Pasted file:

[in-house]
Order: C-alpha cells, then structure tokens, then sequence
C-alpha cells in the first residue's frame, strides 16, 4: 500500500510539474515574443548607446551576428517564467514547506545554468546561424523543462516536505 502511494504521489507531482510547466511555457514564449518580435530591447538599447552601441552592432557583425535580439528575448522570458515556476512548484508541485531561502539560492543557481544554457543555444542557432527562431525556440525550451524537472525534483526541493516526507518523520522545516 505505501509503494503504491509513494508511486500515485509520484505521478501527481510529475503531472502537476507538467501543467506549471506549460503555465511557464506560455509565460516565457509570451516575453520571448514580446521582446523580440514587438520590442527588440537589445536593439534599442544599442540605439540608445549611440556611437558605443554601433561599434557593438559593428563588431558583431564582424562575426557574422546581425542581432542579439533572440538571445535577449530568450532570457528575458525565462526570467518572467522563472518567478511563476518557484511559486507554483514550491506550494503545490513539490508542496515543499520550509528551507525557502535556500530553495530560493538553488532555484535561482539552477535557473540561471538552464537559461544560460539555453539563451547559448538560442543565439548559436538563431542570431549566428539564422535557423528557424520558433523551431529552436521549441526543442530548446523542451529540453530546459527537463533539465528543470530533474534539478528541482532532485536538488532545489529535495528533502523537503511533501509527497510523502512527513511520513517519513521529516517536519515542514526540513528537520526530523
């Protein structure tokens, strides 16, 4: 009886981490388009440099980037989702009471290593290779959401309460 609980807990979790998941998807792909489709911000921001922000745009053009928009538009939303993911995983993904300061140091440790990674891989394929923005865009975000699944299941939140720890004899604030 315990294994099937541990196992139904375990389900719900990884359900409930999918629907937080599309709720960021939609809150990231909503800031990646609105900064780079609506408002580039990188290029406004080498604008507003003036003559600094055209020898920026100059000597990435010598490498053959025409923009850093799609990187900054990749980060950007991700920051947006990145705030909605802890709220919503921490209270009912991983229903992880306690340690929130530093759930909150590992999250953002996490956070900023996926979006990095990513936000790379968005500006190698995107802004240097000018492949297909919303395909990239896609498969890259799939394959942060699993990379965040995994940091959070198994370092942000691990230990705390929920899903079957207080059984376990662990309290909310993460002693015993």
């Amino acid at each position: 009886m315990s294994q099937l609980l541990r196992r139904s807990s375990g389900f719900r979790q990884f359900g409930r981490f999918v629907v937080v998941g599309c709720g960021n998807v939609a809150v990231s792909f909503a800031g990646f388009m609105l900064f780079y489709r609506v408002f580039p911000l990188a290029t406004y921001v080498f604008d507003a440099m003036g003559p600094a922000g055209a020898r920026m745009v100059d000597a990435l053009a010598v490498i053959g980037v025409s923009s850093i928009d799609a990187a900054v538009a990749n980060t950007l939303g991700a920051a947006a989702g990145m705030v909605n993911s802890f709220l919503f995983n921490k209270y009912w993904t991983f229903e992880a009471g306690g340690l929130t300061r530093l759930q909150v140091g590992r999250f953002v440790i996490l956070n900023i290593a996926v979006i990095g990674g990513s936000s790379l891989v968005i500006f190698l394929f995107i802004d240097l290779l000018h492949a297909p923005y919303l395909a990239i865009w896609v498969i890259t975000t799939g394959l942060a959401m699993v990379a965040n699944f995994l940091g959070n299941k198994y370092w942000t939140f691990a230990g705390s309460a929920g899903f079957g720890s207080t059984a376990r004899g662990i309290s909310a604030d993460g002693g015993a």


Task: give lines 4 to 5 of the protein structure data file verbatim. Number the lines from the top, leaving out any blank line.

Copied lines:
């Protein structure tokens, strides 16, 4: 009886981490388009440099980037989702009471290593290779959401309460 609980807990979790998941998807792909489709911000921001922000745009053009928009538009939303993911995983993904300061140091440790990674891989394929923005865009975000699944299941939140720890004899604030 315990294994099937541990196992139904375990389900719900990884359900409930999918629907937080599309709720960021939609809150990231909503800031990646609105900064780079609506408002580039990188290029406004080498604008507003003036003559600094055209020898920026100059000597990435010598490498053959025409923009850093799609990187900054990749980060950007991700920051947006990145705030909605802890709220919503921490209270009912991983229903992880306690340690929130530093759930909150590992999250953002996490956070900023996926979006990095990513936000790379968005500006190698995107802004240097000018492949297909919303395909990239896609498969890259799939394959942060699993990379965040995994940091959070198994370092942000691990230990705390929920899903079957207080059984376990662990309290909310993460002693015993």
């Amino acid at each position: 009886m315990s294994q099937l609980l541990r196992r139904s807990s375990g389900f719900r979790q990884f359900g409930r981490f999918v629907v937080v998941g599309c709720g960021n998807v939609a809150v990231s792909f909503a800031g990646f388009m609105l900064f780079y489709r609506v408002f580039p911000l990188a290029t406004y921001v080498f604008d507003a440099m003036g003559p600094a922000g055209a020898r920026m745009v100059d000597a990435l053009a010598v490498i053959g980037v025409s923009s850093i928009d799609a990187a900054v538009a990749n980060t950007l939303g991700a920051a947006a989702g990145m705030v909605n993911s802890f709220l919503f995983n921490k209270y009912w993904t991983f229903e992880a009471g306690g340690l929130t300061r530093l759930q909150v140091g590992r999250f953002v440790i996490l956070n900023i290593a996926v979006i990095g990674g990513s936000s790379l891989v968005i500006f190698l394929f995107i802004d240097l290779l000018h492949a297909p923005y919303l395909a990239i865009w896609v498969i890259t975000t799939g394959l942060a959401m699993v990379a965040n699944f995994l940091g959070n299941k198994y370092w942000t939140f691990a230990g705390s309460a929920g899903f079957g720890s207080t059984a376990r004899g662990i309290s909310a604030d993460g002693g015993a």